Provide for good pollination even in adverse conditions: Choose varieties that show only minor differences between the female and the male flower.
Non-pollinated (female) silks form gateways for smut spores. Drought-induced stress can cause a corn smut infestation and degenerate feed quality dramatically.
If deprived of water during the further course of their development, the plants will only form short or not fully filled cobs. By contrast, a late-onset drought in the middle/at the end of July will lead to a deteriorated starch concentration in the cob.
For forage maize we recommend that you pick compact, pure-breeding varieties as they still allow for high levels of quality, albeit at a lower yield. Varieties that grow large in mass are primarily processed into silage used in biogas generation.
A key future challenge for the farming businesses of the world will be the efficient handling of water. This is why a variety of initiatives have already started inquiring into the breeding of particularly water-efficient varieties of corn. Some have already produced promising results - especially in Africa.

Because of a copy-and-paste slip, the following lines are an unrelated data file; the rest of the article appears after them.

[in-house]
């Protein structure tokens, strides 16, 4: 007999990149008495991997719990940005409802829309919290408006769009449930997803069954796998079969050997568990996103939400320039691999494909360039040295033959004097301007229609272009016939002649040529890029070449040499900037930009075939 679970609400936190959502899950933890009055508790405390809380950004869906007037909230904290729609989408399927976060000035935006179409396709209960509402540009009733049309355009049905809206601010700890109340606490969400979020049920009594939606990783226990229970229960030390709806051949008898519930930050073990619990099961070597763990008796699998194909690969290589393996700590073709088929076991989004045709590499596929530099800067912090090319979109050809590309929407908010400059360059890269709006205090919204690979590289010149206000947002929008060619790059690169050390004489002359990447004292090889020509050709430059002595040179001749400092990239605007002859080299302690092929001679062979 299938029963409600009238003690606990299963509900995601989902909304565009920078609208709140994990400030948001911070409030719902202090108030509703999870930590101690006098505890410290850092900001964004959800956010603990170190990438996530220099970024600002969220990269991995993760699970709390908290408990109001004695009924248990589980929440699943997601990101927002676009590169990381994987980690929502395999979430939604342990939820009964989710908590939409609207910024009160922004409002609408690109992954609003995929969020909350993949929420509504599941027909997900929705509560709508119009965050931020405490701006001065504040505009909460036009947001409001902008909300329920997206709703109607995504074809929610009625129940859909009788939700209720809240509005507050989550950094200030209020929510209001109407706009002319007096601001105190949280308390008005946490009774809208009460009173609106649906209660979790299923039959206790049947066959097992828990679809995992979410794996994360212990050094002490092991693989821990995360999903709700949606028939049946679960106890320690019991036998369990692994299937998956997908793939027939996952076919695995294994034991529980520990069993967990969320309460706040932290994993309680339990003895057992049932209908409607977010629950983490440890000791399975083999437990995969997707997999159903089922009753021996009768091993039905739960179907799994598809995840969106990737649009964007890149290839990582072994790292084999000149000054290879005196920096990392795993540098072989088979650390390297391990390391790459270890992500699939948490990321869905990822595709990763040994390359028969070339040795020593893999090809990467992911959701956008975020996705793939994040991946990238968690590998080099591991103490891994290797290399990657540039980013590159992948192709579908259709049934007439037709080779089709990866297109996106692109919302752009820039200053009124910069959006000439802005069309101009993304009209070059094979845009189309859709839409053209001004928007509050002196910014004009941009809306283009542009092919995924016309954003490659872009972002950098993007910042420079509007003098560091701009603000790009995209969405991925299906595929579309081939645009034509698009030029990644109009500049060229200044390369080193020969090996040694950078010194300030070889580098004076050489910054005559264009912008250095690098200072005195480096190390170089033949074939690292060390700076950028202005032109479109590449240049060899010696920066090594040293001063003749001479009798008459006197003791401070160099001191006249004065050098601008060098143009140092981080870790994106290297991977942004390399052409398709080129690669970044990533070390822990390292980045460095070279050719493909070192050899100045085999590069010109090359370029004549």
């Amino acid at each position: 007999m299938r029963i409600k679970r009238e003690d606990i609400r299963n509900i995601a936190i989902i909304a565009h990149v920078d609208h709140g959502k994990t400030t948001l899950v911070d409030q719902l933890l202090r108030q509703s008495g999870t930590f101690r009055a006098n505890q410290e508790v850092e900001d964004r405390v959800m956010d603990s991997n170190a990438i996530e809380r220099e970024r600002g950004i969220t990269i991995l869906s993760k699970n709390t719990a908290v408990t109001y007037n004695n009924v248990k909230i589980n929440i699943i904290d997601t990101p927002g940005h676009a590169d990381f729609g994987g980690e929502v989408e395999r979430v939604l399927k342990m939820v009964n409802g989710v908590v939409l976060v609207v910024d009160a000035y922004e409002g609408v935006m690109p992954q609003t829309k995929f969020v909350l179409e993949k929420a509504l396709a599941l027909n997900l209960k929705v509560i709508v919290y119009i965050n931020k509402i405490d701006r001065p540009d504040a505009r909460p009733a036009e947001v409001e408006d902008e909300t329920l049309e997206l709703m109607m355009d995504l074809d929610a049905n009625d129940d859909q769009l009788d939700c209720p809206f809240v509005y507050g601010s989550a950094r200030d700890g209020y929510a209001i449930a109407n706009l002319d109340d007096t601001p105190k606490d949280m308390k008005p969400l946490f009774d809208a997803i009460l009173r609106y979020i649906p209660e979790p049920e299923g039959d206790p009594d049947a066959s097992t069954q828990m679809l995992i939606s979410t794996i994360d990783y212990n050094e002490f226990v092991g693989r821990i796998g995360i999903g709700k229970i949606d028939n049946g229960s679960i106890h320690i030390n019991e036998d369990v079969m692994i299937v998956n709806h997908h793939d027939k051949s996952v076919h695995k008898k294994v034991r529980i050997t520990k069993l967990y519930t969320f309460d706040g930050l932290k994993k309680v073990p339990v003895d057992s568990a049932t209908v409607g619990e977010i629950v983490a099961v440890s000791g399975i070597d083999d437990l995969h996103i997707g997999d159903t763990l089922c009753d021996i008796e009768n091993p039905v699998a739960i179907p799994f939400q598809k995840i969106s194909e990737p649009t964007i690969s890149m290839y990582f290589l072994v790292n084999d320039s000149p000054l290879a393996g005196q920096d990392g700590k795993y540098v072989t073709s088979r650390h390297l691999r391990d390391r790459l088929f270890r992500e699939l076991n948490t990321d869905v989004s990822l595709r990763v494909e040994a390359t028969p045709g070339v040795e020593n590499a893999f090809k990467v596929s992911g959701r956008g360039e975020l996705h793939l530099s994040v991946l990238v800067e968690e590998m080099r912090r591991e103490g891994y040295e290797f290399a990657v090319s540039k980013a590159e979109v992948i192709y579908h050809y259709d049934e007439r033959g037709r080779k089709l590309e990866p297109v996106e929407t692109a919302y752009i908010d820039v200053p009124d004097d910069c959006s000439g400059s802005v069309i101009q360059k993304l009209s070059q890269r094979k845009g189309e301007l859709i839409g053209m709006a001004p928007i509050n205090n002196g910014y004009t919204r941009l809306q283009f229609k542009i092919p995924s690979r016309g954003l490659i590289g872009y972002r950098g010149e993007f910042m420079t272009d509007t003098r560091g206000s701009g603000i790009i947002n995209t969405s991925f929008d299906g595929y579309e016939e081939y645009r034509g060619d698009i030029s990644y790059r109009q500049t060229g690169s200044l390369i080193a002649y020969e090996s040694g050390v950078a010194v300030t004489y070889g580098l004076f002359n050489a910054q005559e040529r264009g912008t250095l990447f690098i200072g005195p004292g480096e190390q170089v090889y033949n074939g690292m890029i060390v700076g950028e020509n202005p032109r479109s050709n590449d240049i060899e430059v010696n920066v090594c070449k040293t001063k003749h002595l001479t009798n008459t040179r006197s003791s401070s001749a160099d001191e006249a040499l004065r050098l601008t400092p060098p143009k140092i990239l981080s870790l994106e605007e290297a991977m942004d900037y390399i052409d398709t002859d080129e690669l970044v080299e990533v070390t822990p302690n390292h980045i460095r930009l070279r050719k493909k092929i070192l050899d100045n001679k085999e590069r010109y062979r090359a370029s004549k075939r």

Aside from such conventional methods as selection or smart breeding, these initiatives also apply genetic engineering. The goal is to ingrain in the corn plants the properties of bacteria that preserve important cell functions under extreme conditions. The varieties conceived in this way have been provided license-free to small farmers since 2015, especially to farms south of the Sahara desert.
Even though we cannot assist you in the cultivation itself, we will be happy to render our support in the preservation of premium-quality maize silage: Click here for the product overview of our round balers, baler-wrapper combinations, wrappers, and bale transport equipment.